Lethargy, or fatigue, is commonly observed in pets when they first start taking this medication. It generally occurs temporarily while their body gets used to it. However, if your pet is severely lethargic, immediately contact your veterinarian.

Additional side effects may include, but are not limited to:

  • Vomiting

  • Diarrhea

  • Grogginess

  • Decreased appetite

  • Dry mouth, more often in cats

  • Dilated pupils, more often in cats

  • Constipation

  • Liver irritation

Human Side Effects

Clomipramine is also a prescription medication for humans, frequently with dosages different from those prescribed for your pet by a veterinarian. If you accidentally ingest a pet medication, call your physician or the national Poison Control Center hotline at 800-222-1222.  Due to possible side effects, pets should not be given any medicine prescribed for humans.

Call Your Vet If:

  • Severe side effects are seen (see above)

  • Your pet’s condition worsens or does not improve with treatment

  • You see or suspect an overdose

  • You have additional questions or concerns about the use of clomipramine

Clomipramine Overdose Information

Overdoses of clomipramine can be life-threatening. Symptoms of an overdose may include sedation, dilated pupils, tremors, abnormal heart rhythm, seizures, and collapse.   

If you suspect an overdose, immediately contact your veterinarian, seek emergency veterinary care, or call an animal poison control center. Consultation fees often apply.

Pet Poison Helpline (855) 764-7661

ASPCA Animal Poison Control (888) 426-4435

Clomipramine Storage

Clomipramine should be stored at controlled room temperatures between 59–86 F. Keep the container tightly closed to protect from moisture and light.

Always confirm storage requirements by reading the prescription label.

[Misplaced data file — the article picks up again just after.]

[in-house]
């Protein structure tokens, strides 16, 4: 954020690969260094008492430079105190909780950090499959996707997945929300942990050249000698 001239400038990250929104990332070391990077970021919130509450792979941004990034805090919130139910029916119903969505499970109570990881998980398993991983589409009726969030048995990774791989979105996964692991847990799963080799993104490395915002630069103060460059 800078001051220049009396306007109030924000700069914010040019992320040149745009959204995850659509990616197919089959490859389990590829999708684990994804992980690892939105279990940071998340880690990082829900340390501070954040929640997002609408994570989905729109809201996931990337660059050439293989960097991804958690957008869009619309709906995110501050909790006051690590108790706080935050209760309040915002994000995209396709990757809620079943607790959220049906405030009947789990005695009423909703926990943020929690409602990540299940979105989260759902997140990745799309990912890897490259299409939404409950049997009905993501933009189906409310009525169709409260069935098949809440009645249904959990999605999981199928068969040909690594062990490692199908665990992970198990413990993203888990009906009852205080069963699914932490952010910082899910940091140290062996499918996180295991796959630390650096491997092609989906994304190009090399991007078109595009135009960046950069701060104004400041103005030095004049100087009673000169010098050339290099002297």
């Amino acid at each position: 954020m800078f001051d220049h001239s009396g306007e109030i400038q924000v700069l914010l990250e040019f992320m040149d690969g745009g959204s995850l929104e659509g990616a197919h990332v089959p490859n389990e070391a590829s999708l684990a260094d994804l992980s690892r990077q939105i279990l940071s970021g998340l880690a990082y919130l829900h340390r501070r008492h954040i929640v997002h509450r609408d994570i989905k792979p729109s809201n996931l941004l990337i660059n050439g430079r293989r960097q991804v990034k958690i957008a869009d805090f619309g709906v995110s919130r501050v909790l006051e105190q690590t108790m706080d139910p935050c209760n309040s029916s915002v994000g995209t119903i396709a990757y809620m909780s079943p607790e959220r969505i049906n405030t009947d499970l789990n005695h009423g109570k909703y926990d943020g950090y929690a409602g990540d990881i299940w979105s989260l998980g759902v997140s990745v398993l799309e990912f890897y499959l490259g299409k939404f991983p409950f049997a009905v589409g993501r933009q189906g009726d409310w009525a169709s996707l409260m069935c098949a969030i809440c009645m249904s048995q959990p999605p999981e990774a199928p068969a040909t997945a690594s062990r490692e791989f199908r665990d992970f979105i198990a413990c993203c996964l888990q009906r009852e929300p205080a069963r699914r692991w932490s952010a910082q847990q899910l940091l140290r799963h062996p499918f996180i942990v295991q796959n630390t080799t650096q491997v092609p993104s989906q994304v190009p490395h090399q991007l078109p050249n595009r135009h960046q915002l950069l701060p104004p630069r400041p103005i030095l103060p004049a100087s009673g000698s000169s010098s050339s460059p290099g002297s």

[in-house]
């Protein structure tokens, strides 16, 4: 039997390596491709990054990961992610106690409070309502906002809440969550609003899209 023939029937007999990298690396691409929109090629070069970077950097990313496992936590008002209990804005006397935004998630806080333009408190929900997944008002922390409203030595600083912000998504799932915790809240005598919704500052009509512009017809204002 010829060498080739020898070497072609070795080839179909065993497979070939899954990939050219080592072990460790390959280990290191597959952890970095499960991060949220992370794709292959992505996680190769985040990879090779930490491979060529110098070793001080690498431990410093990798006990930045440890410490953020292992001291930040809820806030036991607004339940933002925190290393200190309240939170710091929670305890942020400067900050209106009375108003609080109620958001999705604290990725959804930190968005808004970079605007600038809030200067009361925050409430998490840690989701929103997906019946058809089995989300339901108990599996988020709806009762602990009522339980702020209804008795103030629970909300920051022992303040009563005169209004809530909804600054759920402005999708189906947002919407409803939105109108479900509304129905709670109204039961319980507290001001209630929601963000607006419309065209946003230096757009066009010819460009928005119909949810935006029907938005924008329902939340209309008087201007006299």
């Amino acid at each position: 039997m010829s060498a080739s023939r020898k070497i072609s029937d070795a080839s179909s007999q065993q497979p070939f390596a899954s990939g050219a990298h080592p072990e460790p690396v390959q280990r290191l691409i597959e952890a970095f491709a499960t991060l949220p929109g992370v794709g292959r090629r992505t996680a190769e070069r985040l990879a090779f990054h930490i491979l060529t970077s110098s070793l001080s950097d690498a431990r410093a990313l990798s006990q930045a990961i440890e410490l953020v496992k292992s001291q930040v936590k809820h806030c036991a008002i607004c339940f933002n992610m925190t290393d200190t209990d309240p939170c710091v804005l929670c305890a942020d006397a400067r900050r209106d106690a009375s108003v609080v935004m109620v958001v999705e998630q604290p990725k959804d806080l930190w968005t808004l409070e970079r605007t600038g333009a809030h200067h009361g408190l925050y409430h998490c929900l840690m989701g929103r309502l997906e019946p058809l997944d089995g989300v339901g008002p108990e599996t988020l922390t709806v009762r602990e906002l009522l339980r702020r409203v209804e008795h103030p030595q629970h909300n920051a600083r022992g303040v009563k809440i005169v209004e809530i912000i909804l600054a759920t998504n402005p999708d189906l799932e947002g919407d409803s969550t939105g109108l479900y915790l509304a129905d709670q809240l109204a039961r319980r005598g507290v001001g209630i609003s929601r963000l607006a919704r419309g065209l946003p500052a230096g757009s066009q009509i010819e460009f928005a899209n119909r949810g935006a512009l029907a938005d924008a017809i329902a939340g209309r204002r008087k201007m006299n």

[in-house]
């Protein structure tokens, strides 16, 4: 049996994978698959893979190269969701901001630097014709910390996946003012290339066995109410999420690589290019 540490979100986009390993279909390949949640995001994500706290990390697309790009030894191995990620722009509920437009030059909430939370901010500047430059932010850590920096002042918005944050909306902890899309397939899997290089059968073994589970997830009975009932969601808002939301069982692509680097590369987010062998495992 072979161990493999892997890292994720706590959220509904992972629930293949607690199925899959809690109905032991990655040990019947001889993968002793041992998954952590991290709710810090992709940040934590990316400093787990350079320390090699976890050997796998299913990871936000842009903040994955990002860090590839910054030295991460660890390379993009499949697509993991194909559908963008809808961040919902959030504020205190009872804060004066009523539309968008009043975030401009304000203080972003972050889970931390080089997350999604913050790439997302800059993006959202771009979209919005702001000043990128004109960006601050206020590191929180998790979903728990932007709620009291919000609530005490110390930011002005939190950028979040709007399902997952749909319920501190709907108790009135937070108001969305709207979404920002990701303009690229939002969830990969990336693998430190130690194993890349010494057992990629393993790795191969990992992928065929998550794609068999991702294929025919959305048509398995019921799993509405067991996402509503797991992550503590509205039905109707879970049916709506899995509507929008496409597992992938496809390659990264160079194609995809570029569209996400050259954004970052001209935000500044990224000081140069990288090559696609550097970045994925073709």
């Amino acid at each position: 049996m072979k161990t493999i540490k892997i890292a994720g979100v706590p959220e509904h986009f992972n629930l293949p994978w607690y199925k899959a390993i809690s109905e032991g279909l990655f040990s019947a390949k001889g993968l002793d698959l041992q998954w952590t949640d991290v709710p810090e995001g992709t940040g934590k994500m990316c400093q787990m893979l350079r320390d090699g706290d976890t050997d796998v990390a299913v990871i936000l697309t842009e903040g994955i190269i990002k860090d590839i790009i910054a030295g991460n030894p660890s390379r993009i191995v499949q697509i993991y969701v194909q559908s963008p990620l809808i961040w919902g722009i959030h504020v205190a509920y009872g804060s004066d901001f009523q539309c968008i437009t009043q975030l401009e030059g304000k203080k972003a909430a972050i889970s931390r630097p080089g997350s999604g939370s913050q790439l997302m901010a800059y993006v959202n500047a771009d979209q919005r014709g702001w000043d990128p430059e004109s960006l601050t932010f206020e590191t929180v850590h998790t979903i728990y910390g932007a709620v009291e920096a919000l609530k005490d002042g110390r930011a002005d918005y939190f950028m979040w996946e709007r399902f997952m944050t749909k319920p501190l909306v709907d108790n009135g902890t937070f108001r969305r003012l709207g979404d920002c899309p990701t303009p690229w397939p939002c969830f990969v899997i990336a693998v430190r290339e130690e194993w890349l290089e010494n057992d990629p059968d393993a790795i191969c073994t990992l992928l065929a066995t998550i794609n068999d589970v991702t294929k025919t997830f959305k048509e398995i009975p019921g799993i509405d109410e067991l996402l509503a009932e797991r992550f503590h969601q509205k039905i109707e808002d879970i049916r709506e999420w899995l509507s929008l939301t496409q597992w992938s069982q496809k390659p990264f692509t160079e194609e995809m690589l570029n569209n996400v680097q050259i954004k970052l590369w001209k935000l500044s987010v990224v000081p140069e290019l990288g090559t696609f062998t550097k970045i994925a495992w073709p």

Keep out of reach of children and pets.

Clomipramine HCL (Clomicalm®) for Dogs FAQs

What is Clomicalm®?

Clomicalm® is the brand name of clomipramine, which is an FDA-approved medication for treatment of canine separation anxiety as part of a behavioral management program.

How long does it take for clomipramine to start working in dogs and cats?

It generally takes up to two months to determine whether clomipramine is helping a pet. 

Does clomipramine help with dog barking?

Inappropriate barking may be alleviated by the use of clomipramine in conjunction with behavior modification.

No vet writer or qualified reviewer has received any compensation from the manufacturer of the medication as part of creating this article. All content contained in this article is sourced from public sources or the manufacturer.

Featured Image: Zotov


 Seksel K, Lindeman M. Use of clomipramine in treatment of obsessive‐compulsive disorder, separation anxiety and noise phobia in dogs: a preliminary, clinical study. Australian Veterinary Journal. 2001;79(4):252-256.

 King JN, Steffan J, Heath SE, et al. Determination of the dosage of clomipramine for the treatment of urine spraying in cats. Journal of the American Veterinary Medical Association. 2004;225(6):881-887.


Molly Price, DVM


Molly Price, DVM


Dr. Molly Price has practiced small animal medicine for over 20 years and is a graduate of Texas A&M College of Veterinary Medicine. She...